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PS2Keyboard Library

PS2Keyboard allows you to use a keyboard for user input.

Download: PS2Keyboard.zip (version 2.4)

Hardware Requirements

PS2 Keyboards are easy to interface, requiring only 5 volt power and 2 signals.


The keyboard's clock signal must connect to an interrupt pin. The data signal may connect to any pin, but do not use the pin with an LED connected to ground because the LED current will interfere with the data signal.

BoardData PinClock Pin (IRQ)
Teensy 3.0Any, except 13Any, except 13
Teensy 2.0Any, except 115, 6, 7, 8
Teensy 1.0Any0, 1, 2, 3, 4, 6, 7, 16
Teensy++ 2.0Any, except 60, 1, 2, 3, 18, 19, 36, 37
Teensy++ 1.0Any0, 1, 2, 3, 18, 19, 36, 37

Basic Usage

PS2Keyboard keyboard;

Create the keyboard object. Even though you could create multiple objects, only a single PS2 keyboard is supported by this library.

keyboard.begin(DataPin, IRQpin)

Begin the receiving keystrokes. DataPin and IRQpin are the pin numbers where you connected the PS2 keyboard's Data and Clock signals.

keyboard.available()

Check if a keystroke has been received. Returns true if at least one keystroke.

keyboard.read()

Read the next keystroke. -1 is returned if no keystrokes have been received. Keystrokes are returned as ASCII characters. Special keys are mapped to control characters.

Example Program


#include <PS2Keyboard.h>

const int DataPin = 8;
const int IRQpin =  5;

PS2Keyboard keyboard;

void setup() {
  delay(1000);
  keyboard.begin(DataPin, IRQpin);
  Serial.begin(9600);
  Serial.println("Keyboard Test:");
}

void loop() {
  if (keyboard.available()) {
    
    // read the next key
    char c = keyboard.read();
    
    // check for some of the special keys
    if (c == PS2_ENTER) {
      Serial.println();
    } else if (c == PS2_TAB) {
      Serial.print("[Tab]");
    } else if (c == PS2_ESC) {
      Serial.print("[ESC]");
    } else if (c == PS2_PAGEDOWN) {
      Serial.print("[PgDn]");
    } else if (c == PS2_PAGEUP) {
      Serial.print("[PgUp]");
    } else if (c == PS2_LEFTARROW) {
      Serial.print("[Left]");
    } else if (c == PS2_RIGHTARROW) {
      Serial.print("[Right]");
    } else if (c == PS2_UPARROW) {
      Serial.print("[Up]");
    } else if (c == PS2_DOWNARROW) {
      Serial.print("[Down]");
    } else if (c == PS2_DELETE) {
      Serial.print("[Del]");
    } else {
      
      // otherwise, just print all normal characters
      Serial.print(c);
    }
  }
}

PS2 Connector Pinout


Non-US Keyboard Layout

The read() function returns ASCII codes, which are translated from the keyboard's raw scan codes. This translation is done using two arrays inside PS2Keyboard.cpp, called scan2ascii_noshift and scan2ascii_shift.

For non-US keyboard layouts, you may need to edit these arrays for proper output.

Special Keys

PS2 keyboards have many special keys which do not map to ASCII characters. By default, several are mapped to ASCII control characters with similar intended function. Others are disabled, but may be mapped to any byte by editing PS2Keyboard.h.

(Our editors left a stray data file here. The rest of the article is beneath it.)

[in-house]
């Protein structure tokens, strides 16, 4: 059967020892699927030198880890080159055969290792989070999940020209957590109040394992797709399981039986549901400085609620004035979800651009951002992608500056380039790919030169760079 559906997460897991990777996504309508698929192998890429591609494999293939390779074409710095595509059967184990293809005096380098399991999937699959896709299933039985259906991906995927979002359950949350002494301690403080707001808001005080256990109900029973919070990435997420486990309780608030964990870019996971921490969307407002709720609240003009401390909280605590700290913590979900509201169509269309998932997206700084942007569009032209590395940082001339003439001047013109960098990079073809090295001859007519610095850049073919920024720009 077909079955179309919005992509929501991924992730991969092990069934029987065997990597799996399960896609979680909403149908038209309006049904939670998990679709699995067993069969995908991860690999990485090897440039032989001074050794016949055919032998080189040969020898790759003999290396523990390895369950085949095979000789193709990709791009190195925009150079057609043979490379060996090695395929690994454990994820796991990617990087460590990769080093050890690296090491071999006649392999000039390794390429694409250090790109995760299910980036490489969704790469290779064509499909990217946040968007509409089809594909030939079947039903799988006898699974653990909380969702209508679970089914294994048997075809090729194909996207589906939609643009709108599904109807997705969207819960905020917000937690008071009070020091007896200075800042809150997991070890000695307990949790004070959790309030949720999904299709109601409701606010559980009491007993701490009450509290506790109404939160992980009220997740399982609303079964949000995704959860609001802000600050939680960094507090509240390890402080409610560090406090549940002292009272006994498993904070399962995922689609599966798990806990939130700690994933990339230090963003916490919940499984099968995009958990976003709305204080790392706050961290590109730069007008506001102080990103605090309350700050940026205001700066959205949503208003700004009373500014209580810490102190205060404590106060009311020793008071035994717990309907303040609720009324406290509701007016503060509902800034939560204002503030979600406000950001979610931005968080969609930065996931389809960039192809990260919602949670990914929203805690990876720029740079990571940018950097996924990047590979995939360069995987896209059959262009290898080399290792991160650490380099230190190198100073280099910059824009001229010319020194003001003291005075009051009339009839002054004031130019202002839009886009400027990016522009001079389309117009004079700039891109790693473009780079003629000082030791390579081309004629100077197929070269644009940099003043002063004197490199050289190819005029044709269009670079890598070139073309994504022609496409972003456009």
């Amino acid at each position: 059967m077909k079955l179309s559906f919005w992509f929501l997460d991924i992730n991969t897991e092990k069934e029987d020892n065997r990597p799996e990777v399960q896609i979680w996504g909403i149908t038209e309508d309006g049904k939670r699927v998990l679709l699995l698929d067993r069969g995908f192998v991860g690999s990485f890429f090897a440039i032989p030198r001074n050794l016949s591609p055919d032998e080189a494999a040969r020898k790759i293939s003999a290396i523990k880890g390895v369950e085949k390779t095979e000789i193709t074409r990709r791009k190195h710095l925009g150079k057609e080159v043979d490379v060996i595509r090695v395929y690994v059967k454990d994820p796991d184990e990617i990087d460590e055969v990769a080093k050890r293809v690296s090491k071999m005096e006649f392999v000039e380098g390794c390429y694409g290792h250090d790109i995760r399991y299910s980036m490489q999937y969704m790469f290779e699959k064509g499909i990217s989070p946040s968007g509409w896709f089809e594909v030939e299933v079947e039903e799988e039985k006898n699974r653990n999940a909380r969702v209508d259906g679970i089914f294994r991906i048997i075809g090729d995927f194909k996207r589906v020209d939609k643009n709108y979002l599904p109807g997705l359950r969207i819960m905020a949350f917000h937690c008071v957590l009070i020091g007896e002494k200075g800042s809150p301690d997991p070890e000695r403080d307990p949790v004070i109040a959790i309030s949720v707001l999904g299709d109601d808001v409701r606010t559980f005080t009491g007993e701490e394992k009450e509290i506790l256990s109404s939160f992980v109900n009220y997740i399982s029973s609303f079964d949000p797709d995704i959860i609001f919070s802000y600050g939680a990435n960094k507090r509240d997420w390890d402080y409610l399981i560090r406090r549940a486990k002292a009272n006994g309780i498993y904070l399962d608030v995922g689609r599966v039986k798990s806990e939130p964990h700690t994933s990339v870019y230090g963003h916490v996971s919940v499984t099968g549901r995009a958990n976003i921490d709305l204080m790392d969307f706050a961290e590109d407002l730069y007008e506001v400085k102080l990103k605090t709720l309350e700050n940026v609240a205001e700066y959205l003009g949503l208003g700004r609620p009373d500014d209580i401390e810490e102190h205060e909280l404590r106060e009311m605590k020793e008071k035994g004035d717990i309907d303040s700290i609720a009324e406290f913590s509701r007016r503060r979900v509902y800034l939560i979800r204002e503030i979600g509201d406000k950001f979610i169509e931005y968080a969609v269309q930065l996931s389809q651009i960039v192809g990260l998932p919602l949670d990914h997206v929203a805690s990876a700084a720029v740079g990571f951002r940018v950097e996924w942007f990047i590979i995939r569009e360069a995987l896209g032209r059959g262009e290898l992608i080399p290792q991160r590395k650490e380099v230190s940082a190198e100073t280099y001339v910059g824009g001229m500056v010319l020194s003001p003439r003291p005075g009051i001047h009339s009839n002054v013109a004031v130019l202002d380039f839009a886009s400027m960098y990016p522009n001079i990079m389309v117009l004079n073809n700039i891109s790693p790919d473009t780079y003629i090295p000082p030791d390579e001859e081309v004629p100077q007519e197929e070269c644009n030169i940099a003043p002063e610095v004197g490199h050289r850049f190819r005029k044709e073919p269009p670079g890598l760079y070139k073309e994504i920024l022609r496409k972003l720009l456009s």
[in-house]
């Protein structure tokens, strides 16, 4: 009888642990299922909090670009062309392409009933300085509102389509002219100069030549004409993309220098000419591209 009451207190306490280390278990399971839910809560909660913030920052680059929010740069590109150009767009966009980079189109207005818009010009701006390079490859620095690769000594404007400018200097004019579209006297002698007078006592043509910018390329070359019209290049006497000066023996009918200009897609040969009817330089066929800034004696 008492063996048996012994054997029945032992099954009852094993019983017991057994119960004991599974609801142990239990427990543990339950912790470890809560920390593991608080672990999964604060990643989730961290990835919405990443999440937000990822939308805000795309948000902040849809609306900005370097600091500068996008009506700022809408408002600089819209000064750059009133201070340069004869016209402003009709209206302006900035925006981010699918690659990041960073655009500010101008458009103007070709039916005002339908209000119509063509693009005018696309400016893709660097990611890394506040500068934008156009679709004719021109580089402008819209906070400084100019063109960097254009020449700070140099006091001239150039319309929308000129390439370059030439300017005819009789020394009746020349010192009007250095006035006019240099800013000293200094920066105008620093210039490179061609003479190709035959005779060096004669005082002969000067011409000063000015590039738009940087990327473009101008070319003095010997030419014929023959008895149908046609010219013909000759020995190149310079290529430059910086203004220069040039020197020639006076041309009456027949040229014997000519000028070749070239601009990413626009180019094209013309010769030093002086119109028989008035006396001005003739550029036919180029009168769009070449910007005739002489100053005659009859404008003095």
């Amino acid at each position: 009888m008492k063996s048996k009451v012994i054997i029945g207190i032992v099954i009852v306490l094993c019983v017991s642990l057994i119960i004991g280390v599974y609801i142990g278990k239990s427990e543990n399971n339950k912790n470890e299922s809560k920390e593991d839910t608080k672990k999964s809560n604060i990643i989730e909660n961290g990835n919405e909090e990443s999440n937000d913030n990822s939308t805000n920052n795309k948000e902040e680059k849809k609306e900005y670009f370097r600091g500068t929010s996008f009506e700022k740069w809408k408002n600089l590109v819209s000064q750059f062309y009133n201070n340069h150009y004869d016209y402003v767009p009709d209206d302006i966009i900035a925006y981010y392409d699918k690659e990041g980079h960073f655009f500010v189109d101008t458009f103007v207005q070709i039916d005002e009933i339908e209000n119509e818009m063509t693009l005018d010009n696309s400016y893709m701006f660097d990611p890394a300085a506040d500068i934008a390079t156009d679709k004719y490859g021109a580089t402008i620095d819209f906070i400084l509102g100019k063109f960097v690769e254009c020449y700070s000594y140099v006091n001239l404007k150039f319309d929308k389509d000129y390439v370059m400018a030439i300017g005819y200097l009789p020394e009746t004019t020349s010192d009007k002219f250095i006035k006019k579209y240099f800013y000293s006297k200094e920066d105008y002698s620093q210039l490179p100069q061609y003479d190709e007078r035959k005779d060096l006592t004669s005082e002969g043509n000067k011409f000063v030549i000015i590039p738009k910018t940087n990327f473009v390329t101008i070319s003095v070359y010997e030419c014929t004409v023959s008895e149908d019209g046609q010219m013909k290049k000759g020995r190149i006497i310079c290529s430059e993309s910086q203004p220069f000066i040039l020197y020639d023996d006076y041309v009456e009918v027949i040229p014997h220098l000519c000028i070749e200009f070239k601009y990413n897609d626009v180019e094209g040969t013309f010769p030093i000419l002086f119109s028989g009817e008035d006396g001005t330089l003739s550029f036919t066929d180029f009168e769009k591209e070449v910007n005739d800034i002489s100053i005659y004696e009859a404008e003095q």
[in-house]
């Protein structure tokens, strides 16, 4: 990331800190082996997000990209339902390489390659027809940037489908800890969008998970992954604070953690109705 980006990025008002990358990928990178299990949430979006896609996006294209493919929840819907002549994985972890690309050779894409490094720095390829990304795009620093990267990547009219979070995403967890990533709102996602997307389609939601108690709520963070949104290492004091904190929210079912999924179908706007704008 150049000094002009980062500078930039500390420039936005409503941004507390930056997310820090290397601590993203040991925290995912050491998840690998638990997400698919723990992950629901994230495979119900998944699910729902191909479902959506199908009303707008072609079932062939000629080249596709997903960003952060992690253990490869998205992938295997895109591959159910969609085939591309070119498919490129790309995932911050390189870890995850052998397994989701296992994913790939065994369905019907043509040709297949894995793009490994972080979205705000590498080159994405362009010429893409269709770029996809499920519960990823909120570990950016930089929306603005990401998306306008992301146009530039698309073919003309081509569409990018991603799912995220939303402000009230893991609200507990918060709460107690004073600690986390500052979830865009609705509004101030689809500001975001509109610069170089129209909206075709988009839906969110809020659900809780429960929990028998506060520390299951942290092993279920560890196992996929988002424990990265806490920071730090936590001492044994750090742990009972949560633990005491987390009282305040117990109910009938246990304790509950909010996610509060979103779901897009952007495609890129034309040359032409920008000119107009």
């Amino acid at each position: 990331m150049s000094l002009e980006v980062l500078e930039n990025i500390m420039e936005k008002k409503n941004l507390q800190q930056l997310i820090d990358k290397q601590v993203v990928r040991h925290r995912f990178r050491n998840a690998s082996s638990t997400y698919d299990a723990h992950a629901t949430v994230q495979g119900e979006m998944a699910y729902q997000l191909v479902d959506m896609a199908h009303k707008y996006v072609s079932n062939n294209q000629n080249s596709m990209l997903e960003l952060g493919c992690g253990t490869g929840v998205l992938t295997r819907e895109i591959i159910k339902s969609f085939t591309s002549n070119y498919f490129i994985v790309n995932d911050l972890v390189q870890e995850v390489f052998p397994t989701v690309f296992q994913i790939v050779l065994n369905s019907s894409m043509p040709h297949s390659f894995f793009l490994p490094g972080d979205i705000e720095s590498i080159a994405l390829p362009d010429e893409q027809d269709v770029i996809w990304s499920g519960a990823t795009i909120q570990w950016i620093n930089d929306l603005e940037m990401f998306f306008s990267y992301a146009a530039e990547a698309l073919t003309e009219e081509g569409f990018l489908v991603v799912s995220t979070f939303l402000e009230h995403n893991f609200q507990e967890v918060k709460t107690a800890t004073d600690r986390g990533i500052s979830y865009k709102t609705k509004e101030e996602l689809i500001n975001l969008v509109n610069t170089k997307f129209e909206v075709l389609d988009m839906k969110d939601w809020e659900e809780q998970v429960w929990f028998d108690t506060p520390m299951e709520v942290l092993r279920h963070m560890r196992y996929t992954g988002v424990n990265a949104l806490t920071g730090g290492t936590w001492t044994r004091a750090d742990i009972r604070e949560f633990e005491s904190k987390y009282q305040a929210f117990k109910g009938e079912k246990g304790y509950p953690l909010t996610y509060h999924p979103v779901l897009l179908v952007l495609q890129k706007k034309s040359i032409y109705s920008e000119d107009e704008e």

// Every call to read() returns a single byte for each
// keystroke.  These configure what byte will be returned
// for each "special" key.  To ignore a key, use zero.
#define PS2_TAB         9
#define PS2_ENTER       13
#define PS2_BACKSPACE   127
#define PS2_ESC         27
#define PS2_INSERT      0
#define PS2_DELETE      127
#define PS2_HOME        0
#define PS2_END         0
#define PS2_PAGEUP      25
#define PS2_PAGEDOWN    26
#define PS2_UPARROW     11
#define PS2_LEFTARROW   8
#define PS2_DOWNARROW   10
#define PS2_RIGHTARROW  21
#define PS2_F1          0
#define PS2_F2          0
#define PS2_F3          0
#define PS2_F4          0
#define PS2_F5          0
#define PS2_F6          0
#define PS2_F7          0
#define PS2_F8          0
#define PS2_F9          0
#define PS2_F10         0
#define PS2_F11         0
#define PS2_F12         0
#define PS2_SCROLL      0

Version 2.4

Support Teensy 3.0, Arduino Due, Arduino Leonardo & other boards
French keyboard layout, thanks to David Chochoi

Version 2.3

Minor bugs fixed.

Version 2.2

Add support for non-US keyboards. German is the only support (yet), thanks to Rainer Bruch who send a German keyboard for testing! See the example in File > Exampels > PS2Keyboard > International.

Version 2.1

Version 2.1 adds the following improvements:
  • Resync Timeout: If the interrupt gets out of sync, after a 1/4 second timeout it will automatically resync. This greatly improves the reliability under less than perfect conditions.
  • Arduino "new-extension" Compatibility: The latest version of Arduino in development (eventually to become version 1.0) has some incompatible changes. PS2Keyboard now works with it.

Version 2.0

Version 2.0 adds the following improvements:
  • Scan Code Buffering: Data captured by the interrupt is stored into a circular buffer, so several keystrokes can be buffered if your sketch is busy and can not call read() between each one. Buffering also retains key break (up) events. Previous versions buffered only a single scan code and discarded all key break codes.
  • Shift Key State: The state of both shift keys is tracked, so conversion to ASCII produces proper upper and lower case characters. The numbers and other dual character keys also properly respond to shift. Previous versions were limited to only uppercase and non-shift output.
  • ASCII Only Output: The read() function returns only ASCII characters, or special keys mapped to ASCII control characters. Previous versions returned a mix of ASCII and raw scan codes, with no way to distinguish between them.
  • Efficient Conversion: Fast table lookup has replaced a slow linear search algorithm.
  • Multi-Board Support: Arduino Mega, Teensy and Sanguino interrupt pins are supported. Other boards can be easily added, or will work automatically if their core files define certain aliases.

Details

Other useful pages: